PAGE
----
Friday, 29 April 2011

Foto Ft. - Day 108

Everywhere around me I've been seeing "featuring"s; On blogs, in music, books, podcasts and film. Since it seems to be the hip new thing, I decided to do a "featuring" on my blog in hopes up upping the hippness. Enjoy!

Some views of Continental Europe, ft. the photos of Joelle Church.

The artist herself.
There were many great shots, these were just my favorite ones... and I couldn't steal all of her pictures for my blog!

Wednesday, 27 April 2011

Two Weeks in 3 Posts - Days 93 thru 106 - Pt. 1

The story that follows may shock, it may inspire; Laughing and crying are both possibilities. It was one of the grandest adventures I’ve been on yet, and one of the many parts of my life that would make it into the book adapted to film of my life.
Waking up in Gatwick Airport from a groggy sleep interrupted by the “Americans freaking out about airport security” blaring news story we found our way through what would eventually be termed Easy “to get anything through security” Jet check in and after a 1.5 hour flight landed in Geneva Switzerland (which is eternally engrained in my mind as the spy capitol of the world for a reason I can’t place). Emile picked us up bearing bags of croissants, which Joelle and I devoured quietly with crazed eyes in the back seat and quickly fell back asleep. When our bodies drew our eye curtains back again, they revealed the main street of  what looked like the children hating city in Chitty Chitty Bang Bang, but it ended up being the children loving twin of that city. It was a small village named Viques in the north of the country (it is pronounced Vic. A French friend was telling us that they add extra silent letters because it seems more intelligent to have long words). Emile’s house was above his parent’s Duvet and Game Shop which was currently closed for renovation. Jon, Joelle and I stayed three houses down the road with his Grandparents. I have never met such a helpful, talkative lady as Grandma. If she wasn’t offering us food, she was playing with Nathaniel, holding his hand walking around, and above all else, she was talking. Not only talking, but talking in French at a very rapid pace; and not only talking in French, but asking us questions repeatedly that we could not understand or even begin to answer. After settling in we went over to Emile’s house and was there offered more food by his mother. I’ve decided that a vacation not involving a mother or grandmother of some kind is severely crippled in it’s ability to be called relaxing.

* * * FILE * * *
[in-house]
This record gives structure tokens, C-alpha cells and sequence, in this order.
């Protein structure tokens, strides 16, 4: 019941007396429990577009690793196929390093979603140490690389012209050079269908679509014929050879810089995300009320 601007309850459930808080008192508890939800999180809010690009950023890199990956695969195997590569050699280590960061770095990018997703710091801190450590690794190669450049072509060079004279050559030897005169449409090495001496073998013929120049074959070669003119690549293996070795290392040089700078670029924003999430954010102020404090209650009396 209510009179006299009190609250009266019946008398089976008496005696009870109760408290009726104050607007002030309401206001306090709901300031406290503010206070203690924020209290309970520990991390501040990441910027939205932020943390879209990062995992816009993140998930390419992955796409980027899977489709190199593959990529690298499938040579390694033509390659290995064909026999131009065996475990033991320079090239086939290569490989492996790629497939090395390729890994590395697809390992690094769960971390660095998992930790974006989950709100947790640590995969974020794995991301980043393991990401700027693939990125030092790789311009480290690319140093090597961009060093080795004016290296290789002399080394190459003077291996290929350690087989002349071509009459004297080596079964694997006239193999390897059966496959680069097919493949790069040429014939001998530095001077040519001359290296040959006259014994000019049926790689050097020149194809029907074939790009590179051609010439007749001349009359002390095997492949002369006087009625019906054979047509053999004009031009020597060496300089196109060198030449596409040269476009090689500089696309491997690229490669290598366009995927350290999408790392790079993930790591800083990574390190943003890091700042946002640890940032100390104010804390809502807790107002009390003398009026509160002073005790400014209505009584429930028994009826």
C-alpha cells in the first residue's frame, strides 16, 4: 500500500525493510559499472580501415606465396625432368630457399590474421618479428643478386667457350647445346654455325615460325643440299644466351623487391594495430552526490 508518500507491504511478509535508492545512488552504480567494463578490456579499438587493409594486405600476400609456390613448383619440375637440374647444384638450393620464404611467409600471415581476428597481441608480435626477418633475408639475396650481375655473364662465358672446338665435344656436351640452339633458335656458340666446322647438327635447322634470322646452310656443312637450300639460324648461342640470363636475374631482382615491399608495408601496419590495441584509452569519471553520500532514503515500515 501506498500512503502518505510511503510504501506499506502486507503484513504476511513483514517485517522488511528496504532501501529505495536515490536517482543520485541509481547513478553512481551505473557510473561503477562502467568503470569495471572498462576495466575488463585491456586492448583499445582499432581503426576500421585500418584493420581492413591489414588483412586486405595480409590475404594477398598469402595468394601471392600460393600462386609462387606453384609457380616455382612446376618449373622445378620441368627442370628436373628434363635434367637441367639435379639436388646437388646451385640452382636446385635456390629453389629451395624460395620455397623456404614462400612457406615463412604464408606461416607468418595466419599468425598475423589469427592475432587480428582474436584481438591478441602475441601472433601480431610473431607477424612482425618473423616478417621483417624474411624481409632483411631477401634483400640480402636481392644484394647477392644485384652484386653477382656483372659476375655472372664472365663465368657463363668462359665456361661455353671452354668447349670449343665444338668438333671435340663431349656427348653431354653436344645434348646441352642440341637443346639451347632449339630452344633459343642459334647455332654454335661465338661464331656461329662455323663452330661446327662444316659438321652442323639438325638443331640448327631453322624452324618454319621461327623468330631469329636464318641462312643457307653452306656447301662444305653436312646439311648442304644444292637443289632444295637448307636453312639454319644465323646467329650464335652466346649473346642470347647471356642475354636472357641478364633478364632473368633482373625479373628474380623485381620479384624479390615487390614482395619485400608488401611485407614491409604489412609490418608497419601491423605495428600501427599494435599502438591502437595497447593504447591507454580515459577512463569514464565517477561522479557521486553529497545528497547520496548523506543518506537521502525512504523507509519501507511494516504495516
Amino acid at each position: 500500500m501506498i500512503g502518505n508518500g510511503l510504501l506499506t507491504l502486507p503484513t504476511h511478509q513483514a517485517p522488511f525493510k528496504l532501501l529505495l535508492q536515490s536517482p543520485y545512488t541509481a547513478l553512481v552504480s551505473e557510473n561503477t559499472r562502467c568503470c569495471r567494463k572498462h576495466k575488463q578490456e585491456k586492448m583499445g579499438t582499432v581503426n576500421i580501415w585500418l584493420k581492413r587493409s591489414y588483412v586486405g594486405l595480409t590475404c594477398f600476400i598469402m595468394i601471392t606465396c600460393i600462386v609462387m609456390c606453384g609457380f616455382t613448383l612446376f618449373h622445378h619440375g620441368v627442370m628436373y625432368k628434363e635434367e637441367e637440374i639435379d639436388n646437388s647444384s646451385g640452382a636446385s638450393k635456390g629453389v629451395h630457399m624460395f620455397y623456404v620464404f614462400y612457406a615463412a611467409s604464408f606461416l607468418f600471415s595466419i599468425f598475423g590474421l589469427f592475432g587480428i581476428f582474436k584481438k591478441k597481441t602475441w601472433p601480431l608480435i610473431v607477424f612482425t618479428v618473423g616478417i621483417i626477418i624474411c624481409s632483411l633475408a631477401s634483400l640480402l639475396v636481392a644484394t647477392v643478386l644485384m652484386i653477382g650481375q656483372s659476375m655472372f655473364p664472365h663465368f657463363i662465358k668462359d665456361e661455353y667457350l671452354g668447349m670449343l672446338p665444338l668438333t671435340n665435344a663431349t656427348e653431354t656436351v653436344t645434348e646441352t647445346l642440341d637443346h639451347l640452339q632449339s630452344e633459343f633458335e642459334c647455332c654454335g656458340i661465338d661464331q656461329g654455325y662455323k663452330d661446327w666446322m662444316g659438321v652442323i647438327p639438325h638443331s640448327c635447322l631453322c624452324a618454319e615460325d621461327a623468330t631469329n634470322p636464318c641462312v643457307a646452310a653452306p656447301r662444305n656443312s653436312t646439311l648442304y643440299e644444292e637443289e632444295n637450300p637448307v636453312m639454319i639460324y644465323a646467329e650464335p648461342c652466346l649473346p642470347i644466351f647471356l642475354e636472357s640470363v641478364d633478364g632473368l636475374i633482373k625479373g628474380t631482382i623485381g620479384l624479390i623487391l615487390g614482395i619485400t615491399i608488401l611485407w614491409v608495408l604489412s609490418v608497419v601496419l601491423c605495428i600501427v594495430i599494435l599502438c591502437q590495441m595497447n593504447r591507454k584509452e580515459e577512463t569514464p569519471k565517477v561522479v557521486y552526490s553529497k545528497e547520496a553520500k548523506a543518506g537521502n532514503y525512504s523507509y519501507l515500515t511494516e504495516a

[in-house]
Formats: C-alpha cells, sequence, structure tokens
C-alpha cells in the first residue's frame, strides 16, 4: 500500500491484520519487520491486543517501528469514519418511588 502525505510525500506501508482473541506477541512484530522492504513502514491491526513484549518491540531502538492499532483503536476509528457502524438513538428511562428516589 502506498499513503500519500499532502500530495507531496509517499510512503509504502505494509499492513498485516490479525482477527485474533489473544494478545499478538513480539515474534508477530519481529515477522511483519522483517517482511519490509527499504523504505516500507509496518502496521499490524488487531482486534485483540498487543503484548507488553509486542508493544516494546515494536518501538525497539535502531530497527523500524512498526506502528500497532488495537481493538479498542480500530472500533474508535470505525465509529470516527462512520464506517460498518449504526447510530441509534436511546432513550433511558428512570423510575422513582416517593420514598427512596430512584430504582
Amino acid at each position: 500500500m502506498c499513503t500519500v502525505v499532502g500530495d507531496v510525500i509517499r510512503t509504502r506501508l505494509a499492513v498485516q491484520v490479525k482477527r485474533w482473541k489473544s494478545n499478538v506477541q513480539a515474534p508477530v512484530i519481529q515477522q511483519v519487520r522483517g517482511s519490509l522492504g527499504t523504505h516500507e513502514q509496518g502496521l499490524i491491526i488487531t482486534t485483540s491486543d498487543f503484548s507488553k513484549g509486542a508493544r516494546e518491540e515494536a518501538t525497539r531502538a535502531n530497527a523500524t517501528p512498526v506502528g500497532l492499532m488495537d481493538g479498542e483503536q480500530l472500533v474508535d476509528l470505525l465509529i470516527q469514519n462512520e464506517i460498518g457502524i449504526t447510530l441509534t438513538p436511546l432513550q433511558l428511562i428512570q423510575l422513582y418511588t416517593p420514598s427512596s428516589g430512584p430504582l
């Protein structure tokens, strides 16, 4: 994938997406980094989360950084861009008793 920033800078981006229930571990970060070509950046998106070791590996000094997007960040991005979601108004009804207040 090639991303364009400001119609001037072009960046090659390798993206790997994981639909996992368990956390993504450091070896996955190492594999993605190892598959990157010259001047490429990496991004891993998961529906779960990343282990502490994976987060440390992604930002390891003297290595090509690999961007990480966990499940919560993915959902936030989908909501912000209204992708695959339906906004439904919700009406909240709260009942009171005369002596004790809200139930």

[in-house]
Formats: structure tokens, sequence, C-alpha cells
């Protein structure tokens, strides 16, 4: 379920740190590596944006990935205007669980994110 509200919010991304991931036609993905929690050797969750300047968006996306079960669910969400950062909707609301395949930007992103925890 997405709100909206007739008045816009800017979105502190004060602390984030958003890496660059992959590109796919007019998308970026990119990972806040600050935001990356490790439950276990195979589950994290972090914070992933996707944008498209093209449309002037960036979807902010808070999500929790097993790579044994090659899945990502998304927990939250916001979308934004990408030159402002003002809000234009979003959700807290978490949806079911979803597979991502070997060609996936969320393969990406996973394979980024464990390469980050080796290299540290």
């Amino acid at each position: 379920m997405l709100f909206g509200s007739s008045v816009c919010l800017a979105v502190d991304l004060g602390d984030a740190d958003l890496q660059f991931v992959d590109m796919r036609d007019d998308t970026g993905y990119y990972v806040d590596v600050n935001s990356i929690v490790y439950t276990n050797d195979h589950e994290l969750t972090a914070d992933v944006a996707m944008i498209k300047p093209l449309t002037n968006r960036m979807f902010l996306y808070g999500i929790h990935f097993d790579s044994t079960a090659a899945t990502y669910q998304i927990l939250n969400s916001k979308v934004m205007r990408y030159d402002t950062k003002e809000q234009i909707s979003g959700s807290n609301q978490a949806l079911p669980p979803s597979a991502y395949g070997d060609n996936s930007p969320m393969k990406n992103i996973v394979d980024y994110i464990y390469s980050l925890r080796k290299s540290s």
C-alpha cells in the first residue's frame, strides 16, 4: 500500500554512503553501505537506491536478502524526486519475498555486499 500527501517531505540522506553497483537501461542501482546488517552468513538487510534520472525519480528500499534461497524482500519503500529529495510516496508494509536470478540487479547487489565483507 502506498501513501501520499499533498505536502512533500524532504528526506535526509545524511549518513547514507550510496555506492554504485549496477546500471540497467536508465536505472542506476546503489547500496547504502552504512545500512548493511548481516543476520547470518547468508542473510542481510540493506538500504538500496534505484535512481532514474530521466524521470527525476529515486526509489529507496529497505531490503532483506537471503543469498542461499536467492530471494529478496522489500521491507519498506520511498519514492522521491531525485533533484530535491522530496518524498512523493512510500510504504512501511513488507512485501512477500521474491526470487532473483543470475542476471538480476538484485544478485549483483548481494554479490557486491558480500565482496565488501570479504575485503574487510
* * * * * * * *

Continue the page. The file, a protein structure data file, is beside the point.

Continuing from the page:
Switzerland was the crown of our holiday. Emile created the perfect combination of go time and down time. Let me break down some of my favorite points for you:
1.     Playing sports in the back yard with the other visiting Black Friar’s students.
2.     Eating more cheese and chocolate than I thought humanly possible (the top three being Raclette, toasted bits of cheese served with cured meats and potatoes; Garlic and Gruyere fondu with wholemeal bread; and a melt in your mouth chocolate bar that was almost foamy inside and made little bubbles on your tongue as it melted.
3.     Hiking to the top of a small mountain to find a giant farm/restaurant and drinking lemonade while looking at the gorgeous relaxed countryside.
4.     Sitting with Jon, Joelle, and Emile in the boy scout fort all afternoon.